The Unexpected Antidote to Procrastination

by Peter Bregman

A recent early morning hike in Malibu, California, led me to a beach, where I sat on a rock and watched surfers. I marveled at these courageous men and women who woke before dawn, endured freezing water, paddled through barreling waves, and even risked shark attacks, all for the sake of, maybe, catching an epic ride.

After about 15 minutes, it was easy to tell the surfers apart by their style of surfing, their handling of the board, their skill, and their playfulness.

What really struck me though, was what they had in common. No matter how good, how experienced, how graceful they were on the wave, every surfer ended their ride in precisely the same way: By falling.

Some had fun with their fall, while others tried desperately to avoid it. And not all falls were failures — some fell into the water only when their wave fizzled and their ride ended.

But here’s what I found most interesting: The only difference between a failure and a fizzle was the element of surprise. In all cases, the surfer ends up in the water. There’s no other possible way to wrap up a ride.

That got me thinking: What if we all lived life like a surfer on a wave?

The answer that kept coming to me was that we would take more risks. Continue reading

How I Met Olive Senior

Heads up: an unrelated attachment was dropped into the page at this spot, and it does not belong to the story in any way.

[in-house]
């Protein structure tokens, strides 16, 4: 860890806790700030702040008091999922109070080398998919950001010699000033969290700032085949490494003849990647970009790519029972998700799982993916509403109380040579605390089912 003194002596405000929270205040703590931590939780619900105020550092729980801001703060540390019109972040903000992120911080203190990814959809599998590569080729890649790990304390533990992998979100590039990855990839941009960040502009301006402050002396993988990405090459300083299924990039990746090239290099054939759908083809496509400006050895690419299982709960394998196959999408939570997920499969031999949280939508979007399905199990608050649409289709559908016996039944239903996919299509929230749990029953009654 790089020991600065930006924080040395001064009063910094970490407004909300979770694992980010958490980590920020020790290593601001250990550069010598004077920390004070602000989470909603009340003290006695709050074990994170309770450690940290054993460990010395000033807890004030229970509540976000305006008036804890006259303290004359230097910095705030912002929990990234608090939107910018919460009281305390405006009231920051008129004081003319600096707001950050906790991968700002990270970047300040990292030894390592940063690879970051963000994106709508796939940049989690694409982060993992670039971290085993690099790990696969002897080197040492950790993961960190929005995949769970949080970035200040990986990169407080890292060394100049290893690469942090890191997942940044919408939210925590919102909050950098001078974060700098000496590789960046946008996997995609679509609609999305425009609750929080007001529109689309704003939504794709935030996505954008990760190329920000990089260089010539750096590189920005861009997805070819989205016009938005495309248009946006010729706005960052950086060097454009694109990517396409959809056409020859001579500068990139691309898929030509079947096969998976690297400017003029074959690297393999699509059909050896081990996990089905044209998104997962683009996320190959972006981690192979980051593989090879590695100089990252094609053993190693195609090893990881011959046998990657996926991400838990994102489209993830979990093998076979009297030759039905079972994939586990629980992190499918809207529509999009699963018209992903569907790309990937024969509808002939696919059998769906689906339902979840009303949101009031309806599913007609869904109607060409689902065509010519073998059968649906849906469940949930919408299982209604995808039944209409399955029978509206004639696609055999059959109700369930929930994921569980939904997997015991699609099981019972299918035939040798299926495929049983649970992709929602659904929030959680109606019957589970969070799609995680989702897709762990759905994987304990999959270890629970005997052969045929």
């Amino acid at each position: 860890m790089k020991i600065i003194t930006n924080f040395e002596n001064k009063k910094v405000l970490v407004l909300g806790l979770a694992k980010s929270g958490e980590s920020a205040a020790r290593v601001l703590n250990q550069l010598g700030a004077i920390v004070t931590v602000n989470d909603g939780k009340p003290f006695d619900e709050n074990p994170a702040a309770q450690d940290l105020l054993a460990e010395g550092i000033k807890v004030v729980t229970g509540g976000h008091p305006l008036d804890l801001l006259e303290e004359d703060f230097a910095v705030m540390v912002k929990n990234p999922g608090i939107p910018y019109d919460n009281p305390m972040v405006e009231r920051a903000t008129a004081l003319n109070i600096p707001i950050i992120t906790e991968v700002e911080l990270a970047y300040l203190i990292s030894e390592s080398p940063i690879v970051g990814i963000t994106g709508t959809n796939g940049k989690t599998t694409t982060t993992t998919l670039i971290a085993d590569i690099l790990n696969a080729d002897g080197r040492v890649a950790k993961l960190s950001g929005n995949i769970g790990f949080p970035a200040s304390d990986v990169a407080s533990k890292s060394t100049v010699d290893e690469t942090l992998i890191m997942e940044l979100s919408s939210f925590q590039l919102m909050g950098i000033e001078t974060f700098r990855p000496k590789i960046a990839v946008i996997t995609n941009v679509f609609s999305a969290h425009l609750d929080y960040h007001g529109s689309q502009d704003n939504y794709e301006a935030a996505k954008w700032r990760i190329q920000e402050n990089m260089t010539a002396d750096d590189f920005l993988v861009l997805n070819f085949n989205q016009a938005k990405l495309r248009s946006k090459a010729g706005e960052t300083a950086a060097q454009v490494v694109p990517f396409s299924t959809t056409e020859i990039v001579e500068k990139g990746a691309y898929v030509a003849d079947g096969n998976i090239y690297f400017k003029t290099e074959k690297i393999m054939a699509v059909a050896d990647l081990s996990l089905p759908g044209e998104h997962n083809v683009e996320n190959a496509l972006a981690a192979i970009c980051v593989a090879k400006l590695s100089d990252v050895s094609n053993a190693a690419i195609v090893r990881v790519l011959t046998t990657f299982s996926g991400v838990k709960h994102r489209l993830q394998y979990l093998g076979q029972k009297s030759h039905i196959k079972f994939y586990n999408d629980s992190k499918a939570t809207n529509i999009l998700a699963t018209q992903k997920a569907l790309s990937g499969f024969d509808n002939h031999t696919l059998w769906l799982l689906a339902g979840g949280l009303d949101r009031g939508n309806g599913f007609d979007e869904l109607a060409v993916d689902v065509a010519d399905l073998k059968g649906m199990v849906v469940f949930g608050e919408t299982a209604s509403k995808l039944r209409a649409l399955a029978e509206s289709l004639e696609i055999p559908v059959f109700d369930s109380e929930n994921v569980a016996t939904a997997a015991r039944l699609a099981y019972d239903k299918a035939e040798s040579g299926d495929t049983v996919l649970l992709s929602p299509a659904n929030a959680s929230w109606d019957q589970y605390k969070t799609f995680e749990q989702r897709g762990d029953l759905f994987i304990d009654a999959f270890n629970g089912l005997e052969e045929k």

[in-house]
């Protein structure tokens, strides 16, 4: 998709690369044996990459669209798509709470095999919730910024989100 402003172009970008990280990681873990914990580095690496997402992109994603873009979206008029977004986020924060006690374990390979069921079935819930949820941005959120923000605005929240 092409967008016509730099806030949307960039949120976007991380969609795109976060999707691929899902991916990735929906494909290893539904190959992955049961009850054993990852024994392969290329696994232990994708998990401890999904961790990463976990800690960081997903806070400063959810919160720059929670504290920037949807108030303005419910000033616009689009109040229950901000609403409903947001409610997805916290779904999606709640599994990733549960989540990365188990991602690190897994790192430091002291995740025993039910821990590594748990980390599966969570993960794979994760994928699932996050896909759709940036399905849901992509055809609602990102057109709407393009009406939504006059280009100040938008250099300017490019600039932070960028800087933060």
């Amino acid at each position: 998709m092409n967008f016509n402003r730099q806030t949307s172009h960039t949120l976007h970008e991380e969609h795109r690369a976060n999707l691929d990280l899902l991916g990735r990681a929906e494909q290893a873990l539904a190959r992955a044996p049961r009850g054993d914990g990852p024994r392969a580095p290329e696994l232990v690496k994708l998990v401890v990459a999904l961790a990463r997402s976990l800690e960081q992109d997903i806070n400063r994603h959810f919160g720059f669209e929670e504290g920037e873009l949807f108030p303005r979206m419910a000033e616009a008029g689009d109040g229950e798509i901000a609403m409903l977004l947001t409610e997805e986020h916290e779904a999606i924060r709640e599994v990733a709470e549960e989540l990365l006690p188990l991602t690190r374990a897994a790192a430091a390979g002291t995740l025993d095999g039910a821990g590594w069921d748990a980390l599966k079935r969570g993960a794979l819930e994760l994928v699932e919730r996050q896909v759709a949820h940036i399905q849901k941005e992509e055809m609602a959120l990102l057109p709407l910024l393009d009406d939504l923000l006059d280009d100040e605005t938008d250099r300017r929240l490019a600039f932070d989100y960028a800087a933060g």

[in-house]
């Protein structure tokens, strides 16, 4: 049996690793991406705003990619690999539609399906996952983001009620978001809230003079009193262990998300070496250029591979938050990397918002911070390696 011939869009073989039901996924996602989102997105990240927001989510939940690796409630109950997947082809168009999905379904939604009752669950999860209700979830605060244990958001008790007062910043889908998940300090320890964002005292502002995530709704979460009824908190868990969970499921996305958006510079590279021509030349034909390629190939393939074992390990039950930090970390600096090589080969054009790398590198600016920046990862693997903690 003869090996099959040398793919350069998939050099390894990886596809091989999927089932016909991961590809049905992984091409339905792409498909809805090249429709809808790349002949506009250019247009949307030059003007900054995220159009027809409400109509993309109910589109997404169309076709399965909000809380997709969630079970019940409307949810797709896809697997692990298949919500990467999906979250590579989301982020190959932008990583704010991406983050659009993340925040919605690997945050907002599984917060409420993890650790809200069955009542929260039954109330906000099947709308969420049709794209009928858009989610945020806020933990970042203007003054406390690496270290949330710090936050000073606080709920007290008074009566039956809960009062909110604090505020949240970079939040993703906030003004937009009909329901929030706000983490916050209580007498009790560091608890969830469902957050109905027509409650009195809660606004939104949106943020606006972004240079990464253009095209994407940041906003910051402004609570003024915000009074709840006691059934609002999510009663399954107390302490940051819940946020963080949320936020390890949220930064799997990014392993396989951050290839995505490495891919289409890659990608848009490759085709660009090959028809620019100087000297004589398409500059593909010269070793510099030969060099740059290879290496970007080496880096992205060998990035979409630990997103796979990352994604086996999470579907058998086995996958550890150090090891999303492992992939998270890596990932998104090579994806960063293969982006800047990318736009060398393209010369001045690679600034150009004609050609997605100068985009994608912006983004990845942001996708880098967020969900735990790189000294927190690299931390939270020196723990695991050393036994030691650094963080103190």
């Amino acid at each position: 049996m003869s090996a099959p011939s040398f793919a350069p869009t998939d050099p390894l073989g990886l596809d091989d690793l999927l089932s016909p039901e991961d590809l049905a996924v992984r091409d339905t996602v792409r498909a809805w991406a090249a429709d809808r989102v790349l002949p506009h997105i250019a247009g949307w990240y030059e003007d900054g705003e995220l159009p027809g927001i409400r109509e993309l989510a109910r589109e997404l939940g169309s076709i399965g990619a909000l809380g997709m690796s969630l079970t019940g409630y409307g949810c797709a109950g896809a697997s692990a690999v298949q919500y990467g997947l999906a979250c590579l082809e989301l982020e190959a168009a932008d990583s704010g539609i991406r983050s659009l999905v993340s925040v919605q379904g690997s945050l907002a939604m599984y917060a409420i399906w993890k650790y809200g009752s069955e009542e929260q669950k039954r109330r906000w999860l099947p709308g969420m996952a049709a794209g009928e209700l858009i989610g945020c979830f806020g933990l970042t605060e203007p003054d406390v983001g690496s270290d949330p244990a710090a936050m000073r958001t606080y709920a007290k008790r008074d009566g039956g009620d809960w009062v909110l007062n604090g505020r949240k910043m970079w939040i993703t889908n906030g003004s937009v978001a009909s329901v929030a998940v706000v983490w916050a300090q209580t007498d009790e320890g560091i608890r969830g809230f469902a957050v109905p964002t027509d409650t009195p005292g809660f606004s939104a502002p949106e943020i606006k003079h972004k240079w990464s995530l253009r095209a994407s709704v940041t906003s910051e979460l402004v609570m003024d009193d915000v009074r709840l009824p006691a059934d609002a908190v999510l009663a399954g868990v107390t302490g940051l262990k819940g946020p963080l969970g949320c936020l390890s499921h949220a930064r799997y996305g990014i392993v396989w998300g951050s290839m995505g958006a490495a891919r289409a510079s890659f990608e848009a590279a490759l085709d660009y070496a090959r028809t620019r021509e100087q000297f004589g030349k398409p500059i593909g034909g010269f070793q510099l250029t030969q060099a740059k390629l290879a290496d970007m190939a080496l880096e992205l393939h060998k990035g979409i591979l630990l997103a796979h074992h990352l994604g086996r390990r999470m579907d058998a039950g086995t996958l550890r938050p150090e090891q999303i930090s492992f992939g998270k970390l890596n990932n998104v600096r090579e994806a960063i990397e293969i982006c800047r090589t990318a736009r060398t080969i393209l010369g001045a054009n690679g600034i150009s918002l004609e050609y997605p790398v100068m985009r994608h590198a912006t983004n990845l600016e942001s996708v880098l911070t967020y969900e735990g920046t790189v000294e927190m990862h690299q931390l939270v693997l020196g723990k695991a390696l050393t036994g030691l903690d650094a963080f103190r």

So if you’ve been following my scribbles and read the post about the Evolution of my Writing voice, you would know that Olive Senior is my favourite Caribbean writer. As soon as I heard that she would be attending Bocas Lit Fest in Trinidad, I booked my ticket! I stated that:

“I hope to meet Olive Senior at BocasLitFest next month in Trinidad, and I will be try to stay calm, normal and be level-headed, and thank her for inspiring me so much with her novels. I will not scream like a groupie…I will not scream like a groupie…I will not.”

Sigh.

At least I didn’t scream like a groupie…for her to hear.

It all started at the cocktail party at the residence of the Trinidad British High Commissioner. I was all dressed up, level-headed, surrounded by great food and drinks in a lovely environment. Perfect time to meet your favourite author right? But fate would not have that. I found out Olive Senior was there hours later when I was home. To rub salt in my wound, I saw this picture online:

cocktail

Yup.

There I am – seemingly high on wine – yapping away to someone while the person I came to meet stood RIGHT BEHIND ME!

Continue reading

Burt Award for Caribbean Literature

Established by CODE with the generous support of Canadian philanthropist William (Bill) Burt and the Literary Prizes Foundation, in partnership with the NGC Bocas Lit Fest, the Burt Award for Caribbean Literature is an annual Award that will be given to three English-language literary works for Young Adults (aged 12 through 18) written by Caribbean authors.

A First Prize of $10,000 CAD, a Second Prize of $7,000 CAD and a Third Prize of $5,000 CAD will be awarded to the winning authors. Publishers of winning titles will be awarded a guaranteed purchase of up to 3,000 copies.
The Call for Submissions will open on May 13, 2013 (forms will be available from this page). Manuscripts and books published between 1 August 2011 and 22 August 2013 and written by Caribbean authors must be received from publishers by 23 August 2013. The winner will be announced at the NGC Bocas Lit Fest in Trinidad and Tobago in April 2014.
Let’s provide Caribbean youth with books they will love to read and celebrate the achievements of Caribbean authors!